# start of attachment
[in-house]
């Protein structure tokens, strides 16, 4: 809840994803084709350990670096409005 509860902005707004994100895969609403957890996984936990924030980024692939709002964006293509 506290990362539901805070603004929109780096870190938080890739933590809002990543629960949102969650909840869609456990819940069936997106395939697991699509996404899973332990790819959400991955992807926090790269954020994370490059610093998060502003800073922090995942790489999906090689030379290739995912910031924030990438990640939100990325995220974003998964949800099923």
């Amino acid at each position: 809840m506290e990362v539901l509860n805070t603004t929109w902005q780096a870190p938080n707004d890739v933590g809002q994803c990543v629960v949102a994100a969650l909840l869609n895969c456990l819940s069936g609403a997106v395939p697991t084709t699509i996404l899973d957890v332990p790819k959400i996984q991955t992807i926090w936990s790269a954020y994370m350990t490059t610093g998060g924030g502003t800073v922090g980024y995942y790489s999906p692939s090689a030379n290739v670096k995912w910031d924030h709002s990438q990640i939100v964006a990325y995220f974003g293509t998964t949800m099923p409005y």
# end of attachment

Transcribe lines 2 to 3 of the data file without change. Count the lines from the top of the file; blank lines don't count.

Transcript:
């Protein structure tokens, strides 16, 4: 809840994803084709350990670096409005 509860902005707004994100895969609403957890996984936990924030980024692939709002964006293509 506290990362539901805070603004929109780096870190938080890739933590809002990543629960949102969650909840869609456990819940069936997106395939697991699509996404899973332990790819959400991955992807926090790269954020994370490059610093998060502003800073922090995942790489999906090689030379290739995912910031924030990438990640939100990325995220974003998964949800099923």
């Amino acid at each position: 809840m506290e990362v539901l509860n805070t603004t929109w902005q780096a870190p938080n707004d890739v933590g809002q994803c990543v629960v949102a994100a969650l909840l869609n895969c456990l819940s069936g609403a997106v395939p697991t084709t699509i996404l899973d957890v332990p790819k959400i996984q991955t992807i926090w936990s790269a954020y994370m350990t490059t610093g998060g924030g502003t800073v922090g980024y995942y790489s999906p692939s090689a030379n290739v670096k995912w910031d924030h709002s990438q990640i939100v964006a990325y995220f974003g293509t998964t949800m099923p409005y």